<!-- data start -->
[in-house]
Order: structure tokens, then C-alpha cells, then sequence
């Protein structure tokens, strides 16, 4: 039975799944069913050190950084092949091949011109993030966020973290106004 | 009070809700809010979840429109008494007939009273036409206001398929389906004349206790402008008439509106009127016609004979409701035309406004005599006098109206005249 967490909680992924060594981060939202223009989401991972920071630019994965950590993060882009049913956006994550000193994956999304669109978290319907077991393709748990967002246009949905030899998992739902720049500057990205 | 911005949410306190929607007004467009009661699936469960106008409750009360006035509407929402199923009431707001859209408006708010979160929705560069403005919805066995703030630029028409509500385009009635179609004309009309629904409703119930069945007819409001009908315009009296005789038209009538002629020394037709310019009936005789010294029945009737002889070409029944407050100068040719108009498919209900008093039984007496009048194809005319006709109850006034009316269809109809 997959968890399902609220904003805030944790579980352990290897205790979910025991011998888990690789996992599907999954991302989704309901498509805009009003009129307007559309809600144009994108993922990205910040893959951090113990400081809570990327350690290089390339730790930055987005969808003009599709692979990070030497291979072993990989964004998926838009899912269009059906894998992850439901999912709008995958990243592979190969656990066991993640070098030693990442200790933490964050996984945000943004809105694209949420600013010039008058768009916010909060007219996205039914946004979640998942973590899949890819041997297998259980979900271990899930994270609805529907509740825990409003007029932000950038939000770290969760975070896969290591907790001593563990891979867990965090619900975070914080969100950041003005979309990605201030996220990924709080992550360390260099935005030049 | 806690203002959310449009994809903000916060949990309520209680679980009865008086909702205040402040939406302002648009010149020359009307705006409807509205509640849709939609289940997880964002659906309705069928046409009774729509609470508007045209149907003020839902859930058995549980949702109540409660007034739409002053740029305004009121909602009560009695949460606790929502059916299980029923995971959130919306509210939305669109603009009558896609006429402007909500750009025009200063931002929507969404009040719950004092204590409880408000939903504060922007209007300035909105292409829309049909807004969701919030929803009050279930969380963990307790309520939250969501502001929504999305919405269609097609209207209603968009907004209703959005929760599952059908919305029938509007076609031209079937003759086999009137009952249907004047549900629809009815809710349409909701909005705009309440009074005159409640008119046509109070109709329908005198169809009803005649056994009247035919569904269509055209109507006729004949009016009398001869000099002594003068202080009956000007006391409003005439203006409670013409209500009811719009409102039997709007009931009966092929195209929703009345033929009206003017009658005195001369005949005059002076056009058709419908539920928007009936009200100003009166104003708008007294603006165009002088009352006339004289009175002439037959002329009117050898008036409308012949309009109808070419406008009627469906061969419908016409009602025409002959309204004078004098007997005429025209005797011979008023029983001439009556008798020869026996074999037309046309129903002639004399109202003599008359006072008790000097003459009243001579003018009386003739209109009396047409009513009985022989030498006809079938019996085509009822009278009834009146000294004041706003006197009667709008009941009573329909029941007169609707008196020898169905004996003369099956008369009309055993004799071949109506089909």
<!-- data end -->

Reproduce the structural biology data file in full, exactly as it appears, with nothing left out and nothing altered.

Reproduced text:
[in-house]
Order: structure tokens, then C-alpha cells, then sequence
């Protein structure tokens, strides 16, 4: 039975799944069913050190950084092949091949011109993030966020973290106004 | 009070809700809010979840429109008494007939009273036409206001398929389906004349206790402008008439509106009127016609004979409701035309406004005599006098109206005249 967490909680992924060594981060939202223009989401991972920071630019994965950590993060882009049913956006994550000193994956999304669109978290319907077991393709748990967002246009949905030899998992739902720049500057990205 | 911005949410306190929607007004467009009661699936469960106008409750009360006035509407929402199923009431707001859209408006708010979160929705560069403005919805066995703030630029028409509500385009009635179609004309009309629904409703119930069945007819409001009908315009009296005789038209009538002629020394037709310019009936005789010294029945009737002889070409029944407050100068040719108009498919209900008093039984007496009048194809005319006709109850006034009316269809109809 997959968890399902609220904003805030944790579980352990290897205790979910025991011998888990690789996992599907999954991302989704309901498509805009009003009129307007559309809600144009994108993922990205910040893959951090113990400081809570990327350690290089390339730790930055987005969808003009599709692979990070030497291979072993990989964004998926838009899912269009059906894998992850439901999912709008995958990243592979190969656990066991993640070098030693990442200790933490964050996984945000943004809105694209949420600013010039008058768009916010909060007219996205039914946004979640998942973590899949890819041997297998259980979900271990899930994270609805529907509740825990409003007029932000950038939000770290969760975070896969290591907790001593563990891979867990965090619900975070914080969100950041003005979309990605201030996220990924709080992550360390260099935005030049 | 806690203002959310449009994809903000916060949990309520209680679980009865008086909702205040402040939406302002648009010149020359009307705006409807509205509640849709939609289940997880964002659906309705069928046409009774729509609470508007045209149907003020839902859930058995549980949702109540409660007034739409002053740029305004009121909602009560009695949460606790929502059916299980029923995971959130919306509210939305669109603009009558896609006429402007909500750009025009200063931002929507969404009040719950004092204590409880408000939903504060922007209007300035909105292409829309049909807004969701919030929803009050279930969380963990307790309520939250969501502001929504999305919405269609097609209207209603968009907004209703959005929760599952059908919305029938509007076609031209079937003759086999009137009952249907004047549900629809009815809710349409909701909005705009309440009074005159409640008119046509109070109709329908005198169809009803005649056994009247035919569904269509055209109507006729004949009016009398001869000099002594003068202080009956000007006391409003005439203006409670013409209500009811719009409102039997709007009931009966092929195209929703009345033929009206003017009658005195001369005949005059002076056009058709419908539920928007009936009200100003009166104003708008007294603006165009002088009352006339004289009175002439037959002329009117050898008036409308012949309009109808070419406008009627469906061969419908016409009602025409002959309204004078004098007997005429025209005797011979008023029983001439009556008798020869026996074999037309046309129903002639004399109202003599008359006072008790000097003459009243001579003018009386003739209109009396047409009513009985022989030498006809079938019996085509009822009278009834009146000294004041706003006197009667709008009941009573329909029941007169609707008196020898169905004996003369099956008369009309055993004799071949109506089909």